Optical vs. X-ray flux variations between the two $\sim $30 ks Chandra observations separated by $\sim $16 days. The left- and righthand panels refer to the soft and hard X-ray bands, respectively (500:1500 eV and 1500:8000 eV). We plot on each axis the differences of the two optical or X-ray fluxes, averaged over the Chandra exposures, divided by the sum of the same quantities (i.e. half of the fractional variations with respect to the mean fluxes). CTTS and WTTS are indicated with large (red) and small (green) symbols, respectively. Filled circles refer to stars for which we collected at least 5 X-ray photons, in the relevant energy band, in either of the Chandra exposures (Sect. 2). Empty circles in the righthand panel refer to stars that satisfy this condition in the soft band, but not in the hard band. Error bars on the X-ray variations are propagated from the Poisson uncertainties on the observed ACIS countrates. Those on the optical variations reflect instead the variance of the binned CoRoT lightcurves within the $\sim $30 ks observing windows. In each panel, the number of CTTS and WTTS satisfying our selection criterion on the X-ray statistics are reported in the upper-left corner, followed by results of statistical tests conducted on these samples: the null probabilities given by the Spearman's ($\rho $) and Kendalls's ($\tau $) rank correlation tests and the correlation coefficient, r. A significant correlation is observed only for the soft X-ray flux of CTTSs. The gray lines indicate the effect of absorption on an intrinsically constant source with average $A_{\rm V}=1.0$, assuming, respectively, a standard ``interstellar'' gas/dust ratio (dotted lines), and a 5 times higher gas/dust ratio (solid lines). The four lines in each set refer to the combinations of two plasma temperatures, 0.6 and 5.0 keV, and two different assumptions for the spectrum-dependent extinction law in the wide CoRoT band: $A_{\rm CoRoT}/A_{\rm V}=1.0$ and $A_{\rm CoRoT}/A_{\rm V}=A_{\rm I}/A_{\rm V}=0.61$.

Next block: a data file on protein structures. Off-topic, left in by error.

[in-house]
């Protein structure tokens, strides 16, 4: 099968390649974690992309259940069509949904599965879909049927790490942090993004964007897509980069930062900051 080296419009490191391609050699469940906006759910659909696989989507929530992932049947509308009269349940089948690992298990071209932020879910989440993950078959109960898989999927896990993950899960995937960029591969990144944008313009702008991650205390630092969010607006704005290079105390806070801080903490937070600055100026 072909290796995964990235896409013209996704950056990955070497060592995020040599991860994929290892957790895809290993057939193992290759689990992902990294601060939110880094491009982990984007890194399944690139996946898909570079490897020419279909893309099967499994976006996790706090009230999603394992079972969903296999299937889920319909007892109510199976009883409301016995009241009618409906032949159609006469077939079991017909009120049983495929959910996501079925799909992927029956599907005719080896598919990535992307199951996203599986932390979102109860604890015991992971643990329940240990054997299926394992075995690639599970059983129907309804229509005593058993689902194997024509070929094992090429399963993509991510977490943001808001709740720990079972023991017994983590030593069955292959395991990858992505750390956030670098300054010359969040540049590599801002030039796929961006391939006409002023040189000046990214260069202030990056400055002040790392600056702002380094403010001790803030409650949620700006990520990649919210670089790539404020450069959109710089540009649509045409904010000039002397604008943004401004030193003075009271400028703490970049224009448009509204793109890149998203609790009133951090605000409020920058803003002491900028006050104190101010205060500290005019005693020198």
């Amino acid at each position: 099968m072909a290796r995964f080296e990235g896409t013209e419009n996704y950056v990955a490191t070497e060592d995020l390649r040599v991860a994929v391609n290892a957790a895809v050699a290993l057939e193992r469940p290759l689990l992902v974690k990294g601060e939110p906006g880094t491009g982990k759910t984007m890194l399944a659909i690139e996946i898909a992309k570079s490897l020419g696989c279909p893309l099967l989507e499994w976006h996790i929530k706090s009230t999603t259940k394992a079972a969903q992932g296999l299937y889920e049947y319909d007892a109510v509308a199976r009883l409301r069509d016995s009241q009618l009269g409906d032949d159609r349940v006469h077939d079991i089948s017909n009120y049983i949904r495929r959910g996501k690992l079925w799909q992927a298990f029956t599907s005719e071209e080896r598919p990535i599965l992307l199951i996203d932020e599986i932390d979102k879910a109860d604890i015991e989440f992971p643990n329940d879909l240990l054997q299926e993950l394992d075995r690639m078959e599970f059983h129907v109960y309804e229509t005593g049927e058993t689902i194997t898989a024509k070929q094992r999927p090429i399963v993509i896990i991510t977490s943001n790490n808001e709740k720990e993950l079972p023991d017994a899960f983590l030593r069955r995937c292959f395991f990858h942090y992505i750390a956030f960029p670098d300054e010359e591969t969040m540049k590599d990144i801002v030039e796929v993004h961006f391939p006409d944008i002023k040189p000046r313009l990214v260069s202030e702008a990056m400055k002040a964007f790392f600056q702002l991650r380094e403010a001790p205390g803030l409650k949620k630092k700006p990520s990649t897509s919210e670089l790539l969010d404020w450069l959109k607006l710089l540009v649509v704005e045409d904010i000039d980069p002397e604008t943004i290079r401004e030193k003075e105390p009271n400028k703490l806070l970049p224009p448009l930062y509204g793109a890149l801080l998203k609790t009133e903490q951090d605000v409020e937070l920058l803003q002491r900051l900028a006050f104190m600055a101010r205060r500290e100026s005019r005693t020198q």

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3 Results

Figure 1 shows scatter plots between the optical and X-ray fractional variability of CTTSs and WTTSs, separately for the soft and hard X-ray bands. Sample sizes, the results of the Spearman's ($\rho $) and Kendalls's ($\tau $) rank correlation tests, and the correlation coefficients r are reported in the two panels. The optical and soft X-ray variability of CTTSs is significantly correlated (null probabilities 0.03-0.06%). No such statistical evidence is visible for WTTs, where the X-ray and optical variations appear to be uncorrelated. Also, the amplitude of the optical variability is significantly higher for CTTSs than for WTTSs. An inspection of the lightcurves shows that regular rotational modulation dominates in $\sim $80% of the WTTSs, while $\sim $90% of the CTTSs show irregular or AA Tau-like variability (cf. Alencar et al. 2010).